In an exclusive interview with Villain Media, director Danishka Esterhazy talks about her nostalgically good-spirited slasher, The Banana Splits Movie, starring Dani Kind and Romeo Carere. Find out how the schlocky horrors were made while affectionately spoofing The Banana Splits Adventure Hour.
It’s Harley (Finlay Wotjak-Hissong)’s birthday and his family celebrates with a fun-filled visit to a taping of the young boy’s favorite TV show, The Banana Splits. But things take an unexpected turn—and the body count quickly rises. Will Harley, his family and their new pals safely escape?
Before The Banana Splits Movie premieres on SYFY this Saturday, October 12th at 9/8c, Danishka Esterhazy talks about how she became involved in the project, Dani Kind’s character arc as the motherly Beth, and her cinematic influences. Check out our review as we head into the director’s studio to discuss the craft of filmmaking.
Villain Media: Tell me how you became involved in the project.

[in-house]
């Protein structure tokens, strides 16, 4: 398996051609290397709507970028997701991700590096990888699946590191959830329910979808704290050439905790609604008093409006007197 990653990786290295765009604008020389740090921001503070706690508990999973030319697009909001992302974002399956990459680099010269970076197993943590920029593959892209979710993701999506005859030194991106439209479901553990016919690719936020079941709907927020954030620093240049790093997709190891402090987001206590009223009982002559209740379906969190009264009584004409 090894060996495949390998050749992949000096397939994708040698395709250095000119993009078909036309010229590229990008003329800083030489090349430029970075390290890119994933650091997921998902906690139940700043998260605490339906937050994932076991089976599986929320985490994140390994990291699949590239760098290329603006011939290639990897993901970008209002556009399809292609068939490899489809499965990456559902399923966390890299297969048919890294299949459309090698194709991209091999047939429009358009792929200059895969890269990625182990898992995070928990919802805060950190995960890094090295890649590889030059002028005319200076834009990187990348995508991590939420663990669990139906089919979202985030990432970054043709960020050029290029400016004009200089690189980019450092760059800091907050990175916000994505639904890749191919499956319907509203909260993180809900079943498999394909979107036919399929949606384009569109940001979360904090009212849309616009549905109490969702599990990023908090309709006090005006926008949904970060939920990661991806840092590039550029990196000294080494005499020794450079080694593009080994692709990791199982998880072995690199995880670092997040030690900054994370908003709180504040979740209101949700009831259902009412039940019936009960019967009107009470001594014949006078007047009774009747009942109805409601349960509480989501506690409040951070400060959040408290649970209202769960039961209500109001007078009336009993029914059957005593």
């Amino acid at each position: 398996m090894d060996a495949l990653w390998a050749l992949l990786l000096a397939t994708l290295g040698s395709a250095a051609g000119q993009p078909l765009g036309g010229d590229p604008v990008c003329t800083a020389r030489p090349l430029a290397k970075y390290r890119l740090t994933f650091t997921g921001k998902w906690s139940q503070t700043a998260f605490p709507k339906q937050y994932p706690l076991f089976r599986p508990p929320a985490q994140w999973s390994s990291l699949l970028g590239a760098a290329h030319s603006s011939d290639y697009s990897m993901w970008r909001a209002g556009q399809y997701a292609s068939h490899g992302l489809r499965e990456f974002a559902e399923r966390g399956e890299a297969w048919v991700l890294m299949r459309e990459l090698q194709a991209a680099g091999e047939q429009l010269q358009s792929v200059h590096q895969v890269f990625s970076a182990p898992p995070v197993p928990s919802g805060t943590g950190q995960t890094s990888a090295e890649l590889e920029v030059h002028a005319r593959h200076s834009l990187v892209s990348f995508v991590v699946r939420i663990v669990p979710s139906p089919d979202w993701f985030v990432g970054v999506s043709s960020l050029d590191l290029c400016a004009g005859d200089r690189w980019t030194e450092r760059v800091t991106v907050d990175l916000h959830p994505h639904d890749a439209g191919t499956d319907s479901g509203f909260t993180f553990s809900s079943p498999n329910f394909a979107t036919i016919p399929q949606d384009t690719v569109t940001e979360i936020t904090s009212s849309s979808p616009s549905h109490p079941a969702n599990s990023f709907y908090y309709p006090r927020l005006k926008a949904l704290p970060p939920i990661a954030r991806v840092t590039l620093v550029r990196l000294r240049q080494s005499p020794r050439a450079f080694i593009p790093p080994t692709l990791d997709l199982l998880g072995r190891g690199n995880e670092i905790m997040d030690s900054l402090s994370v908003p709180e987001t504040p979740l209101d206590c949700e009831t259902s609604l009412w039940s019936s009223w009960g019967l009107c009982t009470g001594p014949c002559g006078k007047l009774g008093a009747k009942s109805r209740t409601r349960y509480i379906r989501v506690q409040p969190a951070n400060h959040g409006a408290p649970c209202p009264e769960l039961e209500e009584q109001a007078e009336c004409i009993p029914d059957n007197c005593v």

Danishka Esterhazy: I didn’t know about the project in the beginning. I know SYFY had been talking to Warner Bros. about collaborating. They had a couple of projects in the works. Warner Bros. owns all the IP for Hanna-Barbera. Peter Girardi from Warner Bros. was talking about rebooting one of the properties and bringing it to life. Josh from SYFY said, “Why don’t we make it into a horror movie?”
So that’s how it began. They were looking for directors. I happened to be out in Los Angeles at the time. Josh had watched one of my films, Level 16, which he had really liked. He said, “We have this project and I really liked how you worked with suspense. Do you want to have a look at it?”
That’s how I got involved. The writers only had an outline at that point. It was nice to come in that early. I was able to give notes, work with the writers, and help shape the script a little bit before we got going.
VM: The script by Jed Elinoff and Scott Thomas is composed of many subplots. It’s a coming-of-age tale for the kids, it’s about female empowerment, Hollywood satire, and a slasher movie. What was that like combining all these subplots into a feature?